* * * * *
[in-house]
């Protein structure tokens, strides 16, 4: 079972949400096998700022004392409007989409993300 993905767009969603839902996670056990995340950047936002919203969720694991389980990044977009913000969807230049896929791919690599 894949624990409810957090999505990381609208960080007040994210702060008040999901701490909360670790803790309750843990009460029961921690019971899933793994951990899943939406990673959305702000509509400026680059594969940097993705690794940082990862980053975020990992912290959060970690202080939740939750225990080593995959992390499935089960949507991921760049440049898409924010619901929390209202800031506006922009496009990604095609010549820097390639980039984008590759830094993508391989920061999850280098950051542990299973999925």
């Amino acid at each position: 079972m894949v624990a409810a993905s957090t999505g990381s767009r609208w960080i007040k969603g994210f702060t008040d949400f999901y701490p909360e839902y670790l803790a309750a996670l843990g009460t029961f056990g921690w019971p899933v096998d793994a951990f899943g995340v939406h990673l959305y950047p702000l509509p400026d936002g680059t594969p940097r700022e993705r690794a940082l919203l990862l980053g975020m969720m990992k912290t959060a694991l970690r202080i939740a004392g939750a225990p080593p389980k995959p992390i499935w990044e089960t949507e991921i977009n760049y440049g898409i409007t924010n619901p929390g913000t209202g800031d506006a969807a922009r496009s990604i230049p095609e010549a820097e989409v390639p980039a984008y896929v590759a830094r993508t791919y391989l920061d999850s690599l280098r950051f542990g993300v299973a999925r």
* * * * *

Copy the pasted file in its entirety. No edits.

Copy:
[in-house]
């Protein structure tokens, strides 16, 4: 079972949400096998700022004392409007989409993300 993905767009969603839902996670056990995340950047936002919203969720694991389980990044977009913000969807230049896929791919690599 894949624990409810957090999505990381609208960080007040994210702060008040999901701490909360670790803790309750843990009460029961921690019971899933793994951990899943939406990673959305702000509509400026680059594969940097993705690794940082990862980053975020990992912290959060970690202080939740939750225990080593995959992390499935089960949507991921760049440049898409924010619901929390209202800031506006922009496009990604095609010549820097390639980039984008590759830094993508391989920061999850280098950051542990299973999925």
């Amino acid at each position: 079972m894949v624990a409810a993905s957090t999505g990381s767009r609208w960080i007040k969603g994210f702060t008040d949400f999901y701490p909360e839902y670790l803790a309750a996670l843990g009460t029961f056990g921690w019971p899933v096998d793994a951990f899943g995340v939406h990673l959305y950047p702000l509509p400026d936002g680059t594969p940097r700022e993705r690794a940082l919203l990862l980053g975020m969720m990992k912290t959060a694991l970690r202080i939740a004392g939750a225990p080593p389980k995959p992390i499935w990044e089960t949507e991921i977009n760049y440049g898409i409007t924010n619901p929390g913000t209202g800031d506006a969807a922009r496009s990604i230049p095609e010549a820097e989409v390639p980039a984008y896929v590759a830094r993508t791919y391989l920061d999850s690599l280098r950051f542990g993300v299973a999925r």